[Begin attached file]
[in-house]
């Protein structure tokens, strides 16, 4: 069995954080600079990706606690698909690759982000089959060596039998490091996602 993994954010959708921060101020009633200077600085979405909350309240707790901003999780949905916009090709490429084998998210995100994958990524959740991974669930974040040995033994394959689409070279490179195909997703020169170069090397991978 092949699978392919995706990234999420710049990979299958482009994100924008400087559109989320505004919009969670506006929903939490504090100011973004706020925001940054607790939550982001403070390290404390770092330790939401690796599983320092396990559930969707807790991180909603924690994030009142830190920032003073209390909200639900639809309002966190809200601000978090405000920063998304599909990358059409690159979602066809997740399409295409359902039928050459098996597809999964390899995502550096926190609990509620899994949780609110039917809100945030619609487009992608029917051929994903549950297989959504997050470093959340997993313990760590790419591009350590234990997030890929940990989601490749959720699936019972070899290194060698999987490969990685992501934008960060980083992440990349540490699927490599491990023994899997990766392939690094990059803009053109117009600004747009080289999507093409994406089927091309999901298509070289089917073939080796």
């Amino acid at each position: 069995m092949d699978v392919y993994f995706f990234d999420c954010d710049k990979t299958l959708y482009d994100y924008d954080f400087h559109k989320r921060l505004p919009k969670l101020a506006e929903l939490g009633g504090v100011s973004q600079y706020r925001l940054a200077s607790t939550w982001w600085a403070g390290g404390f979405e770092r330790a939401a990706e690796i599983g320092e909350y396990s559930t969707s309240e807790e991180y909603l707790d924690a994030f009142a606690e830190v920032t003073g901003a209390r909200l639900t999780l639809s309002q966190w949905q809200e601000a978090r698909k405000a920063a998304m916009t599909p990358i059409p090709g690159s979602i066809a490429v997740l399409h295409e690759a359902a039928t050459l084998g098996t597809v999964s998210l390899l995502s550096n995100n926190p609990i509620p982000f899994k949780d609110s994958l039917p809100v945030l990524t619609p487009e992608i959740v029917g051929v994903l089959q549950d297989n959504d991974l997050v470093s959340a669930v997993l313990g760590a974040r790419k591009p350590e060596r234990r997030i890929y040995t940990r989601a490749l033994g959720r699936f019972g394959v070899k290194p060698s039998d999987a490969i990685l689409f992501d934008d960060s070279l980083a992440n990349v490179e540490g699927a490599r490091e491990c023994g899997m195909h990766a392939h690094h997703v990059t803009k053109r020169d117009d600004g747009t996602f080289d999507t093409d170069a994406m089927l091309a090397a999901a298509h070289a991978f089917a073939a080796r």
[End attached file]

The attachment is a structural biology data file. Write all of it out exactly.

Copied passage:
[in-house]
């Protein structure tokens, strides 16, 4: 069995954080600079990706606690698909690759982000089959060596039998490091996602 993994954010959708921060101020009633200077600085979405909350309240707790901003999780949905916009090709490429084998998210995100994958990524959740991974669930974040040995033994394959689409070279490179195909997703020169170069090397991978 092949699978392919995706990234999420710049990979299958482009994100924008400087559109989320505004919009969670506006929903939490504090100011973004706020925001940054607790939550982001403070390290404390770092330790939401690796599983320092396990559930969707807790991180909603924690994030009142830190920032003073209390909200639900639809309002966190809200601000978090405000920063998304599909990358059409690159979602066809997740399409295409359902039928050459098996597809999964390899995502550096926190609990509620899994949780609110039917809100945030619609487009992608029917051929994903549950297989959504997050470093959340997993313990760590790419591009350590234990997030890929940990989601490749959720699936019972070899290194060698999987490969990685992501934008960060980083992440990349540490699927490599491990023994899997990766392939690094990059803009053109117009600004747009080289999507093409994406089927091309999901298509070289089917073939080796």
């Amino acid at each position: 069995m092949d699978v392919y993994f995706f990234d999420c954010d710049k990979t299958l959708y482009d994100y924008d954080f400087h559109k989320r921060l505004p919009k969670l101020a506006e929903l939490g009633g504090v100011s973004q600079y706020r925001l940054a200077s607790t939550w982001w600085a403070g390290g404390f979405e770092r330790a939401a990706e690796i599983g320092e909350y396990s559930t969707s309240e807790e991180y909603l707790d924690a994030f009142a606690e830190v920032t003073g901003a209390r909200l639900t999780l639809s309002q966190w949905q809200e601000a978090r698909k405000a920063a998304m916009t599909p990358i059409p090709g690159s979602i066809a490429v997740l399409h295409e690759a359902a039928t050459l084998g098996t597809v999964s998210l390899l995502s550096n995100n926190p609990i509620p982000f899994k949780d609110s994958l039917p809100v945030l990524t619609p487009e992608i959740v029917g051929v994903l089959q549950d297989n959504d991974l997050v470093s959340a669930v997993l313990g760590a974040r790419k591009p350590e060596r234990r997030i890929y040995t940990r989601a490749l033994g959720r699936f019972g394959v070899k290194p060698s039998d999987a490969i990685l689409f992501d934008d960060s070279l980083a992440n990349v490179e540490g699927a490599r490091e491990c023994g899997m195909h990766a392939h690094h997703v990059t803009k053109r020169d117009d600004g747009t996602f080289d999507t093409d170069a994406m089927l091309a090397a999901a298509h070289a991978f089917a073939a080796r």